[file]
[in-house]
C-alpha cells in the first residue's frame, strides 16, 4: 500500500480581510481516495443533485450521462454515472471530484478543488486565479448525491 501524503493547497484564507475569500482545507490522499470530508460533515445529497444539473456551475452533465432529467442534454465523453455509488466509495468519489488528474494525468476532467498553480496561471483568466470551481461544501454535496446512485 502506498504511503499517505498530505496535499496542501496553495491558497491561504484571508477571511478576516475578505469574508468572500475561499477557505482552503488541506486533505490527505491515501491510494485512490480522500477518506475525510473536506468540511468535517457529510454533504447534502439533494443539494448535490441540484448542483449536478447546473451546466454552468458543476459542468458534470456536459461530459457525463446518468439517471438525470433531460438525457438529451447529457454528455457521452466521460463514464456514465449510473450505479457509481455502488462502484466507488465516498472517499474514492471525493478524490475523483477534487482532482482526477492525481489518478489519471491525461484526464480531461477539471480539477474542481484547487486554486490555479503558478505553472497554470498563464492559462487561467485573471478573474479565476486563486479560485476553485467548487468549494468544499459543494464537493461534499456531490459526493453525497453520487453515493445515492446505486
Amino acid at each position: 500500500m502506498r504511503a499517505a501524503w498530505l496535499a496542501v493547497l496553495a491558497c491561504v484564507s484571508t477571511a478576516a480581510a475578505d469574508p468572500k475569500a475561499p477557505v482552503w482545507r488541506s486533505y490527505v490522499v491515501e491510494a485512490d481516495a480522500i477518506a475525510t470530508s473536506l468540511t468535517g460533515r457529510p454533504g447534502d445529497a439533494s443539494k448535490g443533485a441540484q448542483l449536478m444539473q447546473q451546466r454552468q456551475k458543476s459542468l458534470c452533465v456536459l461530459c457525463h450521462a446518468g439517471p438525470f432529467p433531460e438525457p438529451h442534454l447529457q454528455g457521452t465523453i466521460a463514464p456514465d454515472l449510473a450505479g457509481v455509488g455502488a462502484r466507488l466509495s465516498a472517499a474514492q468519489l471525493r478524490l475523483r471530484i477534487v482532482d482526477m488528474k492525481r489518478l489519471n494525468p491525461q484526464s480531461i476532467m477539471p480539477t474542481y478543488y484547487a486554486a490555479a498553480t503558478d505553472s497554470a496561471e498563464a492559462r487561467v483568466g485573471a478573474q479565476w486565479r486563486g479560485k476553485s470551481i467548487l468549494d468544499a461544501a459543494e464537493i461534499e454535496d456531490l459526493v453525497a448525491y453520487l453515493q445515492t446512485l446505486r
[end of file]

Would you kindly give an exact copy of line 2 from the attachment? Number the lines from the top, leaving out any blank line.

C-alpha cells in the first residue's frame, strides 16, 4: 500500500480581510481516495443533485450521462454515472471530484478543488486565479448525491 501524503493547497484564507475569500482545507490522499470530508460533515445529497444539473456551475452533465432529467442534454465523453455509488466509495468519489488528474494525468476532467498553480496561471483568466470551481461544501454535496446512485 502506498504511503499517505498530505496535499496542501496553495491558497491561504484571508477571511478576516475578505469574508468572500475561499477557505482552503488541506486533505490527505491515501491510494485512490480522500477518506475525510473536506468540511468535517457529510454533504447534502439533494443539494448535490441540484448542483449536478447546473451546466454552468458543476459542468458534470456536459461530459457525463446518468439517471438525470433531460438525457438529451447529457454528455457521452466521460463514464456514465449510473450505479457509481455502488462502484466507488465516498472517499474514492471525493478524490475523483477534487482532482482526477492525481489518478489519471491525461484526464480531461477539471480539477474542481484547487486554486490555479503558478505553472497554470498563464492559462487561467485573471478573474479565476486563486479560485476553485467548487468549494468544499459543494464537493461534499456531490459526493453525497453520487453515493445515492446505486